When it comes to some mental health conditions, particularly
anxiety, it matters whether you’re male or female.
Women are almost twice as likely to experience anxiety as
men, says a 2016 University of Cambridge review of studies.
Biology can explain only some of the differences.
Hormonal changes across a woman’s life – during puberty, the
menstrual cycle, pregnancy and menopause - have been linked to anxiety. Women
also tend to be more prone to stress and to have different coping mechanisms
than men. They are more likely to spend more time thinking about life
stressors, which can increase anxiety, while men tend to engage more in active,
But there are certain life events that can particularly
affect women. Beyond Blue and Jean Hailes have identified a number of factors
that can impact women’s mental health, including:
- Caring for others. Women do most
of the caregiving, whether for a partner, elderly parents, and/or children.
While it can be a very positive experience for many, caring can affect your
physical and mental health, financial security and independence, particularly
if caring for people who are ill, frail or with a disability.
- Infertility and miscarriage. The grief
and loss of infertility and miscarriage can be devastating for women and is
often experienced privately, which can further impact mental health.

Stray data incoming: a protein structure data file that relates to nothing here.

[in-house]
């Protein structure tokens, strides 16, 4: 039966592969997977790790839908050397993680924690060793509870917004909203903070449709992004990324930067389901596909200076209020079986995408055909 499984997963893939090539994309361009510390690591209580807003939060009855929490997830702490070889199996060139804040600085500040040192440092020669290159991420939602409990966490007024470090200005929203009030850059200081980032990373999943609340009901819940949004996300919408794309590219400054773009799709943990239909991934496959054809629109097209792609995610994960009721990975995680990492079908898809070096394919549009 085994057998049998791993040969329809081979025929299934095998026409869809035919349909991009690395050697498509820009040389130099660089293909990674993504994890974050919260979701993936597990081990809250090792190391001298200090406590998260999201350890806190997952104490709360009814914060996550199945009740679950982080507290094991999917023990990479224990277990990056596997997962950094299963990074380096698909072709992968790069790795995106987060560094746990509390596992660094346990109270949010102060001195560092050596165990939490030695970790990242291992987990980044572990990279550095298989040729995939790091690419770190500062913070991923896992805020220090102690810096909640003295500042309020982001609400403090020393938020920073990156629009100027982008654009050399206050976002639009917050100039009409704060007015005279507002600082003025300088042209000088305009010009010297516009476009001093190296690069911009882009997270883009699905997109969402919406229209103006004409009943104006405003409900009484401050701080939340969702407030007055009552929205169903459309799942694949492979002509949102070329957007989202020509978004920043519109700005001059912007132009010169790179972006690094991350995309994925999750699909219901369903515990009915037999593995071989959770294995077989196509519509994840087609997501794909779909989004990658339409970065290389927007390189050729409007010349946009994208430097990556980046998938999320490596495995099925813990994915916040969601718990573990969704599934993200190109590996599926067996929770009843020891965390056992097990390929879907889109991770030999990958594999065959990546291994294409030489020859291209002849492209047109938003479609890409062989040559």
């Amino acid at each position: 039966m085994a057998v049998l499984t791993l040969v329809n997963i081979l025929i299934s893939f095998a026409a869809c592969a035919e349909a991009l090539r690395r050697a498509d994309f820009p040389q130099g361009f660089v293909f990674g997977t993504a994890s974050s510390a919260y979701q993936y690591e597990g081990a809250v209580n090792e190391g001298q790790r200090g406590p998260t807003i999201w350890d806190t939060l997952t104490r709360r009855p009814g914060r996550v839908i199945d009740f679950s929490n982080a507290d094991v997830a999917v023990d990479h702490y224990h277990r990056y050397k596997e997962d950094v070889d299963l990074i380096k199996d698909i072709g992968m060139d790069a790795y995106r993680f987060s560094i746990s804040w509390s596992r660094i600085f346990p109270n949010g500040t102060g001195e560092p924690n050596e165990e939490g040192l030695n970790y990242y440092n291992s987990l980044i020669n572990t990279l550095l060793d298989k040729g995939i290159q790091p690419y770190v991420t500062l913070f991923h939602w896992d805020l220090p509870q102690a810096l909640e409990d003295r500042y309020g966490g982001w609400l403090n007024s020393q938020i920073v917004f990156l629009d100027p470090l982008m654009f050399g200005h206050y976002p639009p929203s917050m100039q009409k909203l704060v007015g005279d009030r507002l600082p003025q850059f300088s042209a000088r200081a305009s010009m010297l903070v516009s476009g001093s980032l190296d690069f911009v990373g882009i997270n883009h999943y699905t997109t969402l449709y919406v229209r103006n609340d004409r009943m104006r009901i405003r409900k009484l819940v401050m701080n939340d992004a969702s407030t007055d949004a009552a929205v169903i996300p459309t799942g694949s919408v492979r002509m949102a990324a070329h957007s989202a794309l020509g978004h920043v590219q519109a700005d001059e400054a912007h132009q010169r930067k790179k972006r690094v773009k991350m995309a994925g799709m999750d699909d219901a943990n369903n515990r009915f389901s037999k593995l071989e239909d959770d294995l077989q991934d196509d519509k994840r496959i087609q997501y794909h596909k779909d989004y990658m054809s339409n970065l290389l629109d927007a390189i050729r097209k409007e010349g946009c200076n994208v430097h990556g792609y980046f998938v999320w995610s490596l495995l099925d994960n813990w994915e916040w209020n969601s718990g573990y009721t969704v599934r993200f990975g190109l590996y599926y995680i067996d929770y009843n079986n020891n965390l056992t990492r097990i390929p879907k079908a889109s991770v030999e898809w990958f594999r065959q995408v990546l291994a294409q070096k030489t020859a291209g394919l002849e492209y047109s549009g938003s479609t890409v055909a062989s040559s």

- Pregnancy, having a baby and
becoming a mother. For some women, adjusting to the major life change and challenges
of early motherhood leaves them more likely to experience depression and
- Menopause. Hormone changes in the
years leading to menopause can contribute to depression and anxiety. The
physical changes of menopause – hot flushes, night sweats, interrupted sleep
and weight gain – can also impact mental health.
- Relationships. Conflict at home,
particularly physical and mental abuse, can cause great fear and anxiety. Women
who are separated, divorced or widowed are more likely to experience mental
health issues such as depression and anxiety. As well as feelings of loss and
grief, the end of a relationship can affect financial security, social
connections, housing and relationships with children.
- Money worries. Stress over money
is common and can affect your mental wellbeing. According to a recent BlackRock
study focusing on the relationship between wealth and wellbeing, money is a top
worry amongst the 27,000 people they asked worldwide. In many of these cases,
women indicated that finances caused higher levels of stress than men did.